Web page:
* These statements have not been evaluated by the Food and Drug Administration. This product is not intended to diagnose, treat, cure, or prevent any disease.
|Serving Size 1 bar|
|Servings Per Container 12|
|Amount Per Serving||% DV|
|Calories from Fat||45.00|
|Total Carbohydrate||25.00 g||8%|
|Dietary Fiber||17.00 g||68%|
|Sugar Alcohol||6.00 g|
|Total Fat||5.00 g||8%|
|** Daily Value (DV) not established|
† Percent Daily Values are based on a 2000 calorie diet.
Your daily values may be higher or lower depending on
your calorie needs:
|Total Fat||Less than||65 g||80 g|
|Sat. Fat||Less than||20 g||25 g|
|Cholesterol||Less than||300 mg||300 mg|
|Sodium||Less than||2400 mg||2400 mg|
|Total Carbohydrate||300 g||375 g|
|Dietary Fiber||25 g||30 g|
|Calories per gram:|
|Fat 9 • Carbohydrate 4 • Protein 4|
Other Ingredients: Protein Blend (Whey Protein Isolate, Milk Protein Isolate), Soluble Corn Fiber, Almonds, Erythritol, Water, Unsweetened Chocolate, Natural Flavors, Cocoa Butter, Cinnamon, Sea Salt, Baking Soda, Palm Oil, Steviol Glycosides (Stevia), Sunflower Lecithin, Sucralose, Cellulose Gum, Xanthan Gum
Warning: Contains: Almonds and Milk-Derived Ingredients
Los Angeles, CA 90292
Broccoli. Raspberries. Kale. We all know these foods have super-healthy effects-but it isn't always practical or possible to work them into an everyday diet. Enter whole-food or food-based supplements. In addition to helping cover nutritional gaps, the trending thought behind these freeze-dried powders is that the body may more easily recognize, absorb, and better assimilate supplements from natural sources than synthetic ones. While there's not much evidence to support these claims, people interested in eating more nutrition-rich foods or rely on supplements that are as close as possible to the source. Food-based supplements may be helpful for:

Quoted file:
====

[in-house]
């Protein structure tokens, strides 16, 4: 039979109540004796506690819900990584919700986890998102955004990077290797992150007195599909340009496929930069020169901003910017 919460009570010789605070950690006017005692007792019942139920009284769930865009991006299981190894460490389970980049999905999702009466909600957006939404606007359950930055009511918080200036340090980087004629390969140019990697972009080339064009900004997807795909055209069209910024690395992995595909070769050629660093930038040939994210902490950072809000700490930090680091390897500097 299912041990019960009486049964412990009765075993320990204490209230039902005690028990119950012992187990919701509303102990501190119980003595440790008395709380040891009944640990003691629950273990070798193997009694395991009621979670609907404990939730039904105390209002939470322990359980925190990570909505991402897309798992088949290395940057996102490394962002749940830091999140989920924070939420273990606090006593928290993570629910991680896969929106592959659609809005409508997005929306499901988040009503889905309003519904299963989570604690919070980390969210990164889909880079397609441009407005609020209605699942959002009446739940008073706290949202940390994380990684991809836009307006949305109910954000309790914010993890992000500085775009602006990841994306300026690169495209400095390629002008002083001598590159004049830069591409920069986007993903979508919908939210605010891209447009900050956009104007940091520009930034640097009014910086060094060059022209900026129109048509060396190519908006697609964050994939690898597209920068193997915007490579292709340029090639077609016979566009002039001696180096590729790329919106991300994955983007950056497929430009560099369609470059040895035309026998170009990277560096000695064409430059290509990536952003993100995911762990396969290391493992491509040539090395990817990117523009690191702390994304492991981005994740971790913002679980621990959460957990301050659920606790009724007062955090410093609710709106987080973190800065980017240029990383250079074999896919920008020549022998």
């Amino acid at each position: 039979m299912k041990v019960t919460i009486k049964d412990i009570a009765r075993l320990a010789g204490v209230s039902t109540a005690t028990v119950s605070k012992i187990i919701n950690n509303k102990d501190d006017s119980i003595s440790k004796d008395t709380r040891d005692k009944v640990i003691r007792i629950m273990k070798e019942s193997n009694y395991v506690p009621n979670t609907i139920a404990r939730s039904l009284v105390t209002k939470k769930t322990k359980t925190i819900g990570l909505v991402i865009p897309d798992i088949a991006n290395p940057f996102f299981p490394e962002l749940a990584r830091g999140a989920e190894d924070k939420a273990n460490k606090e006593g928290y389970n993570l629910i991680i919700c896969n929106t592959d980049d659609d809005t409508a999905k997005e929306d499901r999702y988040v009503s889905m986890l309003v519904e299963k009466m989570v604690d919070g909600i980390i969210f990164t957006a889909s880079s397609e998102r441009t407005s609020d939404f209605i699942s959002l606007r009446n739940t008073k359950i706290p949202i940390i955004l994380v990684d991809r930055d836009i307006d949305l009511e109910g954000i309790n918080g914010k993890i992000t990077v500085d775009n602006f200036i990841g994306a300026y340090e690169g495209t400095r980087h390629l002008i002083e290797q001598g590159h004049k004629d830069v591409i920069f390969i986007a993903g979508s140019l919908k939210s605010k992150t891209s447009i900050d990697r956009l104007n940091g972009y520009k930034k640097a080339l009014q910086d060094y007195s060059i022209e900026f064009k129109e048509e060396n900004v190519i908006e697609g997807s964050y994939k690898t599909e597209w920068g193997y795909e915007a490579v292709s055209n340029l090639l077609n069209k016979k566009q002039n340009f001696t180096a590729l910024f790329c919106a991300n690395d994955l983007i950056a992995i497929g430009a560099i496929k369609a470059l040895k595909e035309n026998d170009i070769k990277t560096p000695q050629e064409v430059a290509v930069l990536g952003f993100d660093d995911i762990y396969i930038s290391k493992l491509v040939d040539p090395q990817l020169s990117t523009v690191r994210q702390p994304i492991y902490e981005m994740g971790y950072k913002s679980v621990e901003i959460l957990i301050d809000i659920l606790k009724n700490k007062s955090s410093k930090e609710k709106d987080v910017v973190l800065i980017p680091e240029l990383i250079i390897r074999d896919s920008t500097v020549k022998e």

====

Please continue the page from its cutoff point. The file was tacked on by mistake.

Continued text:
Food-based supplements fall into several categories:
Ideally, food-based supplements have all of the nutrition-including vitamins, minerals, enzymes, and other vital plant compounds-found in the fresh fruits and vegetables that they contain.
Let's take a look at some of the more common ingredients included in whole food supplements and how they can benefit your body. While the foods have been organized according to their dominant properties or characteristics, many of the ingredients have overlapping and synergistic actions in the body.
"I'd rather see my patients get their nutrients from wholesome foods than from vitamins," explains Dr. Maria Boorman, a Victoria, BC-based physician specializing in whole foods nutrition and functional medicine. "When someone needs a vitamin supplement, though, I prefer to use food-based ones, as I think they're more absorbable. Food-based multivitamins are a good option for pregnant women who need to be careful not to overdose on certain nutrients and whose digestive systems may prevent them from being able to take a standard prenatal vitamin."
Since whole foods supplements often contain concentrated sources of fruits and vegetables, select those that have been tested for pesticide residues or are certified organic. Also look for supplements that have been NSF-GMP (National Sanitation Foundation-Good Manufacturing Practice) registered so you can be assured of the identity, quality, and purity of the ingredients listed on the label